For all these reasons, both sides have been encouraged in recent years to speculate about the virtues of closer relations. However, Israeli leaders exaggerate when they speak of “our Sunni Arab allies.” There is no alliance between Israel and any of the Gulf countries. There are not even diplomatic relations. However, Saudi Arabia’s position that there has been no change since the adoption of its Arab Peace Initiative presented to the Arab League in 2002, and subsequently adopted by the Organization of Islamic Cooperation, is also misleading. There is ample evidence of significant intelligence and low-level military communication, and quiet trade, particularly in strategic and security-related goods and services.
There has also been a change of attitude. This was most recently reflected in this year’s crop of Ramadan TV dramas from the Gulf, as well as in increased sporting, trade, and cultural ties. In addition, there is a marked change of tone regarding attitudes toward Israeli Jewish nationalism emerging in this new century, quite distinct from Arab attitudes of past eras. This is partly generational and partly a consequence of the Israeli peace treaties with Egypt and Jordan and agreements with the PLO, as well as the fact that Israel is a significant player in the Middle East.
The bottom line is that the Gulf countries do not and never have believed that Israel poses an existential threat to their core national interests. The Islamic Republic of Iran, by contrast, is seen, certainly by Saudi Arabia, the UAE, and Bahrain, as such a threat, a view that is shared by Israel. So, in the current era, Israel appears to be an established regional actor whose foreign policy may be very damaging when it comes to Palestinians but potentially useful regarding Iran and even Turkey. Even more distant seems to be the old idea that Israel is an artificial creation of the West or a temporary imposition doomed to go the way of the Crusader states of the Middle Ages.
All of this creates the extraordinary tone of the Otaiba message to the Israeli public. The fact of the message’s existence itself communicates seriousness and a willingness to speak directly, the complete antithesis of the deafening silence of earlier decades. It is, by definition, an act of recognition, and while not formally diplomatic, it communicates a degree of respect. It says you’re worth talking to, and we think (and hope) that you’ll listen to reason. The tone is not plaintive or begging. Nor is it threatening or coercive. It is, instead, an appeal to reason. This message was amplified by the UAE’s minister of state for foreign affairs, Anwar Gargash, when he spoke to the American Jewish Committee. He reiterated his country was still committed to a two-state solution and opposed annexation but is willing to continue communicating with Israel and encourages negotiations. He added that nonpolitical ties can still be pursued even as political disputes continue.
The UAE is walking a tight rope. There is little doubt it is sincerely trying to communicate two messages to Israel simultaneously. First, we very much would like to improve relations with you. Second, your annexation plans will make that impossible, and progress on ending the occupation is essential to moving forward. There is nothing contradictory in these messages. But there is a pitfall. Many Jewish Israeli leaders, mostly conservatives, appear to have wrongly concluded from the experience of the past 30 – and especially 15 – years that the price they will have to pay for better relations with Gulf Arab countries simply lessens over time. If they stonewall, they can keep getting what amounts to a better deal, and time is simply in their favor. This is not true since the impetus for closer relations with Israel is also dependent on factors that are largely independent of Israeli conduct, notably the rise of Iranian and Turkish power that threatens both Israel and the Gulf Arab states.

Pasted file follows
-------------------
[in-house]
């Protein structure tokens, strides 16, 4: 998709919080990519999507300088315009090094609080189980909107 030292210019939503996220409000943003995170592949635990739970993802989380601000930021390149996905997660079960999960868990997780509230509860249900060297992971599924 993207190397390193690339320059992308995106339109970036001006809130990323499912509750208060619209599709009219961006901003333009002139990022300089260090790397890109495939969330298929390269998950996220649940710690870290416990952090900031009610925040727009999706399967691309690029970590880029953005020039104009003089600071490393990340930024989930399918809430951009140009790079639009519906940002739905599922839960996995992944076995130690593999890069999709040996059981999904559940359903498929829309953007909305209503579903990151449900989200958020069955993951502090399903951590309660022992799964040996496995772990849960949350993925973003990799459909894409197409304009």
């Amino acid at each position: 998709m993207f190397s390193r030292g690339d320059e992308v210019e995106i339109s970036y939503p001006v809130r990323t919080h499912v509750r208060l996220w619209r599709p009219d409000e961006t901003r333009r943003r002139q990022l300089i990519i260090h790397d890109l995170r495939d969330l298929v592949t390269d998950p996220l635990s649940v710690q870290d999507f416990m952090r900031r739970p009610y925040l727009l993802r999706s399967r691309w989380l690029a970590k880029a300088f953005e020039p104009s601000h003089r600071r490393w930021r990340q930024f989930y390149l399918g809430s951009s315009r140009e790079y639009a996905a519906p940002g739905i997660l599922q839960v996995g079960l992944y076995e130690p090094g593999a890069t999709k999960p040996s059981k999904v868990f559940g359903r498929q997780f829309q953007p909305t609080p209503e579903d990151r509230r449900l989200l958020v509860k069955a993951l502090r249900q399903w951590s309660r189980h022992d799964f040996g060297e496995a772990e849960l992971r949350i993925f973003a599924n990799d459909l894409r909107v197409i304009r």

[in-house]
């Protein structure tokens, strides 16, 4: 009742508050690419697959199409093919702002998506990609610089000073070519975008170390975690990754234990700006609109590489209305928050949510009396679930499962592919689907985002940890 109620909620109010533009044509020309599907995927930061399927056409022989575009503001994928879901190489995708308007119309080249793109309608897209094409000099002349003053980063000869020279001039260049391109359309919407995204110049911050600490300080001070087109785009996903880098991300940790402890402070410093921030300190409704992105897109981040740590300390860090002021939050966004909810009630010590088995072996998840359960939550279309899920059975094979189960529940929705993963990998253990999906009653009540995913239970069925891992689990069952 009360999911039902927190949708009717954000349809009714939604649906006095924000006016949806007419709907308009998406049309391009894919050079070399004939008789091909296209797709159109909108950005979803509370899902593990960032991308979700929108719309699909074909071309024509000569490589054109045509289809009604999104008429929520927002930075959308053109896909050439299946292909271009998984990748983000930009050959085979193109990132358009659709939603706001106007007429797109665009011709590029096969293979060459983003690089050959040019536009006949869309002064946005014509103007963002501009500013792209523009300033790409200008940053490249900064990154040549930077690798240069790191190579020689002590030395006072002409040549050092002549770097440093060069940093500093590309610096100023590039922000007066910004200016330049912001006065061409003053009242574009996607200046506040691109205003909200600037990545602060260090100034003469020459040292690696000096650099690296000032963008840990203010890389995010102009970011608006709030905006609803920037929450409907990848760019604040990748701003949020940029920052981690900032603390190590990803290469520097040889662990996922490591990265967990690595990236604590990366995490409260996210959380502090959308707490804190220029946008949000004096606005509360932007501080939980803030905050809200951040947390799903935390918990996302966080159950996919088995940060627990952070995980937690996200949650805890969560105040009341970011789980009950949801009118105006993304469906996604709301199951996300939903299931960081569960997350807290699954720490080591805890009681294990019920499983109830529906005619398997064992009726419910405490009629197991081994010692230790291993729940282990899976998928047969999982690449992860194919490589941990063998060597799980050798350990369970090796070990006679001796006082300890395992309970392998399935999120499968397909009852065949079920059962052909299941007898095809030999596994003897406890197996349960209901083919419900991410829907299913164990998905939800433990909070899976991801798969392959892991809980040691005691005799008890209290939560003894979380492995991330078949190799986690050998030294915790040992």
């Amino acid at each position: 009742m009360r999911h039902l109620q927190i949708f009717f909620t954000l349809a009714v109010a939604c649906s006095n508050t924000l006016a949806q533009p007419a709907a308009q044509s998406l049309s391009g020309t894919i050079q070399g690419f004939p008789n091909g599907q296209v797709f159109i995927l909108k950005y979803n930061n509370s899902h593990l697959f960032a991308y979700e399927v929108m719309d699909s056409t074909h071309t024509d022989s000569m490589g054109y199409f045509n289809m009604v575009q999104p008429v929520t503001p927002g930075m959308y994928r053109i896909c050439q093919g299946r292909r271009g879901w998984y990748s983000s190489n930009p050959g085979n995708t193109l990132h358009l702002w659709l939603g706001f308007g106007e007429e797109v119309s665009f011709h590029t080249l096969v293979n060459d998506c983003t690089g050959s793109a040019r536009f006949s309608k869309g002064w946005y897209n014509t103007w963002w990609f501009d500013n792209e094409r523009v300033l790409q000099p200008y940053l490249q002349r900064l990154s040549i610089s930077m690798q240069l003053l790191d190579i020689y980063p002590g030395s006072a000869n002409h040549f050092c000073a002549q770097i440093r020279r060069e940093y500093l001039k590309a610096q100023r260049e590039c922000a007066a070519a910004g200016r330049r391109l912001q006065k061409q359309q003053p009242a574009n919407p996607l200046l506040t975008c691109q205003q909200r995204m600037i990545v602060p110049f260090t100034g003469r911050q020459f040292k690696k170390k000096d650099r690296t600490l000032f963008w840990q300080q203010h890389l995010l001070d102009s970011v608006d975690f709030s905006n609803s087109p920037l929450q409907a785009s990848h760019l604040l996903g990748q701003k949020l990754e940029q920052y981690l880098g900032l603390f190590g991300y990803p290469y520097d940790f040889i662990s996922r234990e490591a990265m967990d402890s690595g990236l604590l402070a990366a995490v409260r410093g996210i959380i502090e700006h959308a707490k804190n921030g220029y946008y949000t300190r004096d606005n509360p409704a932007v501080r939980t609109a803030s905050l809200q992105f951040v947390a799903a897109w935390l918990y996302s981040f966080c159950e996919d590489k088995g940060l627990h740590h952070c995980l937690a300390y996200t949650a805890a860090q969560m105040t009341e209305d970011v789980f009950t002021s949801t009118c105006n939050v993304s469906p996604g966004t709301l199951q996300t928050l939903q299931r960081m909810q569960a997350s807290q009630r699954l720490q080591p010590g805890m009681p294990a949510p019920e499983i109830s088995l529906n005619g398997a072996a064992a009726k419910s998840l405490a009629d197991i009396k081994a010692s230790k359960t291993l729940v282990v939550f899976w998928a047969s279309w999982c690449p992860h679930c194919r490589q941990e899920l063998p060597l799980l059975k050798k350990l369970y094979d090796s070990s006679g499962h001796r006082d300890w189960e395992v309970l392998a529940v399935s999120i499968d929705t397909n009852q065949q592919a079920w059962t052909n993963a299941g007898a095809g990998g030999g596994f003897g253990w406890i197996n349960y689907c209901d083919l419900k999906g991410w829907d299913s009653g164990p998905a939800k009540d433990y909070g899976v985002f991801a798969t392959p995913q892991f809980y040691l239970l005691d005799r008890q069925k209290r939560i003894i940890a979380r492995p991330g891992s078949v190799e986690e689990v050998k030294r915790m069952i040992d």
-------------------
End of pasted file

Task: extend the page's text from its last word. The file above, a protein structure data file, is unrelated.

The danger for the UAE and other Gulf states with this kind of engagement with Israel is that the fact and tone of the message might be all that registers, rather than its content. Some Israeli media, like the Times of Israel, are misinterpreting Gargash’s comments as “a significant turnaround” from Otaiba’s remarks. Unsourced reports from conservative papers such as Israel Hayom claimed that “behind the scenes the [annexation] move is not being challenged as forcibly as the Palestinians might hope” and that Arab states “will not jeopardize their relationship with the Trump administration for” the Palestinians. The idea that Arab governments do not care much about annexation is so widespread in Israel that a leading columnist from Haaretz felt compelled to warn that “reports of Arab backing of Israel’s West Bank annexation plans are completely baseless.”
Palestinian leaders also have serious doubts about Emirati intentions. Most notably, they refused to accept two recent shipments of medical supplies because flying them directly from the UAE to Israel was simply an excuse for “normalization” of relations between the countries.
But the seriousness of the UAE opposition to annexation was underscored by Gargash’s recent comment at the Middle East Institute that, “ultimately, I personally believe that if we are going where we are going today, and we lose the possibility of really implementing a two-state solution, we will really be talking about equal rights and one state.”
Israeli leaders and citizens may well wrongly conclude that the fact the UAE has communicated directly to them in a respectful and sincere way is the real message. It is not wrong to identify the impulse for closer relations with Israel in these gestures. That message is there. But the actual message Otaiba and Gargash are delivering to the Israelis – that your annexation plans are incompatible with any idea of continuing to cautiously develop our dialogue and potential cooperation – may be getting lost. For the message to be properly understood, Israelis, and especially their leaders, need to receive it without hubris and with a prudent humility they sometimes struggle to maintain in dealing with the Arab world.